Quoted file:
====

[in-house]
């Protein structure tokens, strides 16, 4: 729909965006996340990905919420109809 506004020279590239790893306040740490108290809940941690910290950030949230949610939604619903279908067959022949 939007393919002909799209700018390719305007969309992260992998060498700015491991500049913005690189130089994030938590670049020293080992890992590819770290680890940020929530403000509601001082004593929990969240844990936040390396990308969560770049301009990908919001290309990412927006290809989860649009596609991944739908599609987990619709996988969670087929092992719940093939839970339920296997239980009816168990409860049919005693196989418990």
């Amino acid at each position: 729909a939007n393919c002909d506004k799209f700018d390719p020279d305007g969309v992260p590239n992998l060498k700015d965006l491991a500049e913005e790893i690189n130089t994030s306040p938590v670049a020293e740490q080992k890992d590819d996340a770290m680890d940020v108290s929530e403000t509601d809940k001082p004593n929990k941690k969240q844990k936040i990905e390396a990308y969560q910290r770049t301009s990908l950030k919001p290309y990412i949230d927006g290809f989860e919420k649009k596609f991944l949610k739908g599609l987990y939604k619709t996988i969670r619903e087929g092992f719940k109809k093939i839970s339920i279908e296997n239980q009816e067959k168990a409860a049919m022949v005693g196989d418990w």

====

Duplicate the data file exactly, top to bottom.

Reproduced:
[in-house]
């Protein structure tokens, strides 16, 4: 729909965006996340990905919420109809 506004020279590239790893306040740490108290809940941690910290950030949230949610939604619903279908067959022949 939007393919002909799209700018390719305007969309992260992998060498700015491991500049913005690189130089994030938590670049020293080992890992590819770290680890940020929530403000509601001082004593929990969240844990936040390396990308969560770049301009990908919001290309990412927006290809989860649009596609991944739908599609987990619709996988969670087929092992719940093939839970339920296997239980009816168990409860049919005693196989418990």
């Amino acid at each position: 729909a939007n393919c002909d506004k799209f700018d390719p020279d305007g969309v992260p590239n992998l060498k700015d965006l491991a500049e913005e790893i690189n130089t994030s306040p938590v670049a020293e740490q080992k890992d590819d996340a770290m680890d940020v108290s929530e403000t509601d809940k001082p004593n929990k941690k969240q844990k936040i990905e390396a990308y969560q910290r770049t301009s990908l950030k919001p290309y990412i949230d927006g290809f989860e919420k649009k596609f991944l949610k739908g599609l987990y939604k619709t996988i969670r619903e087929g092992f719940k109809k093939i839970s339920i279908e296997n239980q009816e067959k168990a409860a049919m022949v005693g196989d418990w």